Network functions virtualization (NFV) brings new opportunities for network operators. But as the old security adage goes, the introduction of new technology also brings new opportunities for security threats.
This is definitely the case when it comes to NFV security. While flexibility, an increased reliance on general-purpose hardware and automation are some of the benefits of NFV, there also are new security issues that network operators must consider.
Some of the new security challenges from NFV, all from virtualization, include reliance on additional software (the virtualization hypervisors and modules) so a longer chain of trust, reduced isolation of network functions, fate-sharing due to resource pooling and multi-tenancy, and effective key escrow for hosted network functions.
A good way to tackle these NFV security issues is through a divide and conquers approach, according to a recent white paper, Providing Security in NFV, by Alcatel-Lucent (News - Alert). Through a policy-driven approach to orchestration, security zoning and workload placement, operators can leverage the advantages of virtualization to combat the threats from it.
The Alcatel-Lucent CloudBand NFV system, for instance, includes the ability to specify security policy using the standard OASIS Topology and Orchestration Specification for Cloud Applications (TOSCA) language.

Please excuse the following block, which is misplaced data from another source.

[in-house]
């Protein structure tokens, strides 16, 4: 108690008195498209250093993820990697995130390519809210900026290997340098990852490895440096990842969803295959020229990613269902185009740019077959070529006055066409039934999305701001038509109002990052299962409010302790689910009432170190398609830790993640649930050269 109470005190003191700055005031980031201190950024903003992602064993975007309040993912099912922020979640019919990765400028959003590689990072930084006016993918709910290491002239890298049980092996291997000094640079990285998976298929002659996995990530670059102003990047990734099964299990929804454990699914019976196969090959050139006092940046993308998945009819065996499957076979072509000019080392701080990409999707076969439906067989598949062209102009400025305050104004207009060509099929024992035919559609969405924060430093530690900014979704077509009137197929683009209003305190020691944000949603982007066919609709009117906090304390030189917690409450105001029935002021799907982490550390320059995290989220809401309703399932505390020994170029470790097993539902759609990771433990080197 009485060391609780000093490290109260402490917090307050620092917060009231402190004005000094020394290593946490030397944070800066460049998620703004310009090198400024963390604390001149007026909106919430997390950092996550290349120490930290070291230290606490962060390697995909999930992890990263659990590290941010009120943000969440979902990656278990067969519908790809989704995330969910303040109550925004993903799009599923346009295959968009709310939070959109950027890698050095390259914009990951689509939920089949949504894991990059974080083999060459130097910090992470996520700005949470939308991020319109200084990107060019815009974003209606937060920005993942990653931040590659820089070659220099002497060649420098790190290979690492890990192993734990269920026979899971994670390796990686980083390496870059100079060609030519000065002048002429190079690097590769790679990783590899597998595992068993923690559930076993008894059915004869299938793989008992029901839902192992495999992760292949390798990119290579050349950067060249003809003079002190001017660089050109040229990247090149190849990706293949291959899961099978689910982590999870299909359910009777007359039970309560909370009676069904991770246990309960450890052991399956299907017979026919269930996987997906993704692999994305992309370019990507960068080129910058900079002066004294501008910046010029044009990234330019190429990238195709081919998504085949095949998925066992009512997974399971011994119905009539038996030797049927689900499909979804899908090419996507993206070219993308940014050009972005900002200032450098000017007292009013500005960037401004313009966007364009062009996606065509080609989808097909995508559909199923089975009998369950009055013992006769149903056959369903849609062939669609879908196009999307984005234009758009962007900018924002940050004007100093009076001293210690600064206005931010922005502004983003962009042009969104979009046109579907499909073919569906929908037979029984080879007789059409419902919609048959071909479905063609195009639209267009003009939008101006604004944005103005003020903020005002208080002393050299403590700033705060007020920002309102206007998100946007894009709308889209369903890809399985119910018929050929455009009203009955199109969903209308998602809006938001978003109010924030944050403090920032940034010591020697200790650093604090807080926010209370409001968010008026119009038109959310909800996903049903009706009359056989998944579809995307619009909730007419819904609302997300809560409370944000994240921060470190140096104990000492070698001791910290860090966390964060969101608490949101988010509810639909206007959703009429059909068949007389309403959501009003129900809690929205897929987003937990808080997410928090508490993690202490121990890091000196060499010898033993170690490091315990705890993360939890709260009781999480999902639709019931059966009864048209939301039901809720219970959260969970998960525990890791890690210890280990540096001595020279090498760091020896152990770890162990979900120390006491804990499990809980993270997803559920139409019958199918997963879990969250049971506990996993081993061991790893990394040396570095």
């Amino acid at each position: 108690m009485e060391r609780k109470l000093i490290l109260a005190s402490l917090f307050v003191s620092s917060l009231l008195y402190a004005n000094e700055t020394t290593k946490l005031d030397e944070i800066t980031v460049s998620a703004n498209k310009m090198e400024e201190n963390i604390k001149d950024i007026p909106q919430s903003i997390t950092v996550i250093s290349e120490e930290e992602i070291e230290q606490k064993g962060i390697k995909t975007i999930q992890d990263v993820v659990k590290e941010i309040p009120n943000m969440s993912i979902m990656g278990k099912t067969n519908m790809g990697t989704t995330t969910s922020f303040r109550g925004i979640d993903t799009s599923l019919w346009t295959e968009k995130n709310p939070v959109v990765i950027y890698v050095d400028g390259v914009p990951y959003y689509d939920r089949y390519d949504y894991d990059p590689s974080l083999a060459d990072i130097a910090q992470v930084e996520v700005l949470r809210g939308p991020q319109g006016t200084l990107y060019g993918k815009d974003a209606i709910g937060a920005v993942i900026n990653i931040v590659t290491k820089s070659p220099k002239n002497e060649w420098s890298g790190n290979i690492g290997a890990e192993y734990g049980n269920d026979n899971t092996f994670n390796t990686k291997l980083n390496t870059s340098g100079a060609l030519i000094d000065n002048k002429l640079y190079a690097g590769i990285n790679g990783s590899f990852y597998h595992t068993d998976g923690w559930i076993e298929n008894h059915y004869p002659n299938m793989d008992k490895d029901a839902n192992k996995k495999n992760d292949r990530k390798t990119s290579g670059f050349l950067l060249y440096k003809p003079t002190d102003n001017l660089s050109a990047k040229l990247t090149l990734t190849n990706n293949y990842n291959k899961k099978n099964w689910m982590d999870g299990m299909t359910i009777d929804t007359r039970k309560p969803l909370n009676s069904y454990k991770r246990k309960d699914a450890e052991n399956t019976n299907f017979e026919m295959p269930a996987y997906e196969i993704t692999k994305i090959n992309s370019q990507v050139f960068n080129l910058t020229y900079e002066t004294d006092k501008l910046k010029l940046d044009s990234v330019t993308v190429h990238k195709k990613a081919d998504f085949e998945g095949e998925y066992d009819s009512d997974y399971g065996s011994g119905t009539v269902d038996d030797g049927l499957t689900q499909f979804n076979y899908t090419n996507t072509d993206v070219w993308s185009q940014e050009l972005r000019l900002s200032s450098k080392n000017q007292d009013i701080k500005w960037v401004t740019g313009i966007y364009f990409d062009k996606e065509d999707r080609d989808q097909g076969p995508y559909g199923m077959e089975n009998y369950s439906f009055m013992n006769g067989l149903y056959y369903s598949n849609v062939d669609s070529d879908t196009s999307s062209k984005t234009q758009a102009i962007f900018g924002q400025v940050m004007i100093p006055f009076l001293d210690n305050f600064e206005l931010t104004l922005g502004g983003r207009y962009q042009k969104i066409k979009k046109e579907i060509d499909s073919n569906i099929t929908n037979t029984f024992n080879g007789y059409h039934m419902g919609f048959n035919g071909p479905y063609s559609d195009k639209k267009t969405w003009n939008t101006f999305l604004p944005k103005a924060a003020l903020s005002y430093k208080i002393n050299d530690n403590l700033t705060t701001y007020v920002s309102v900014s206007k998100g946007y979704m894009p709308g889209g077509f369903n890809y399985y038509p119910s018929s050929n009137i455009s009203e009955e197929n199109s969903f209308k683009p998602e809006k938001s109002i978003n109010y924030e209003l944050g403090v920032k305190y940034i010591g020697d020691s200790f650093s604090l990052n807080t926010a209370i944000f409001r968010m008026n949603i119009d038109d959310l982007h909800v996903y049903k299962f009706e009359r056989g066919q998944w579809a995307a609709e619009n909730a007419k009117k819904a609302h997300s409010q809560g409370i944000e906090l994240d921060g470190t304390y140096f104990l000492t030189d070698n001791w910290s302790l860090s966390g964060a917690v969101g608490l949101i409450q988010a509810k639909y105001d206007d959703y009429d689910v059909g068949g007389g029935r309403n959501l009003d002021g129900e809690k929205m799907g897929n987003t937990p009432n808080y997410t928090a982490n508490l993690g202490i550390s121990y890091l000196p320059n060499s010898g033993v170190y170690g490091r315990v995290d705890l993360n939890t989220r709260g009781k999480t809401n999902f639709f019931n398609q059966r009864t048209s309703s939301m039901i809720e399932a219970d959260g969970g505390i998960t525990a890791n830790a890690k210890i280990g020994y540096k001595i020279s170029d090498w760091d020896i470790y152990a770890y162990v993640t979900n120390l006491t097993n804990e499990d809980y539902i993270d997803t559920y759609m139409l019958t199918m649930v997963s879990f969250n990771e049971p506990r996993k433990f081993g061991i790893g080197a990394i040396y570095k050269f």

“As a result, compute, storage and network resources can be optimally allocated and stitched together, as required by the security policy,” noted the paper. “If, for example, the policy requires that certain virtual network functions (vNF) components be separated physically, they will be placed on different hosts. Similarly, virtual security appliances can be spun up automatically and chained together according to the provider’s policy.”
The automation that NFV enables also can be used to stem the new threats.
Even with all security processes and policies properly documented and the datacenter personnel trained, there is far too much information to be left to manual processing. But if security processes are automated and implemented as part of the management system that oversees the cloud environment in all datacenters and compute nodes, this is no longer a problem. This is helped by the fact that NFV can be controlled from a centralized system for command and control to ensure systematic and consistent implementation of security.
NFV brings new challenges. But properly deployed, NFV also can solve most of the issues it introduces.
Edited by Peter Bernstein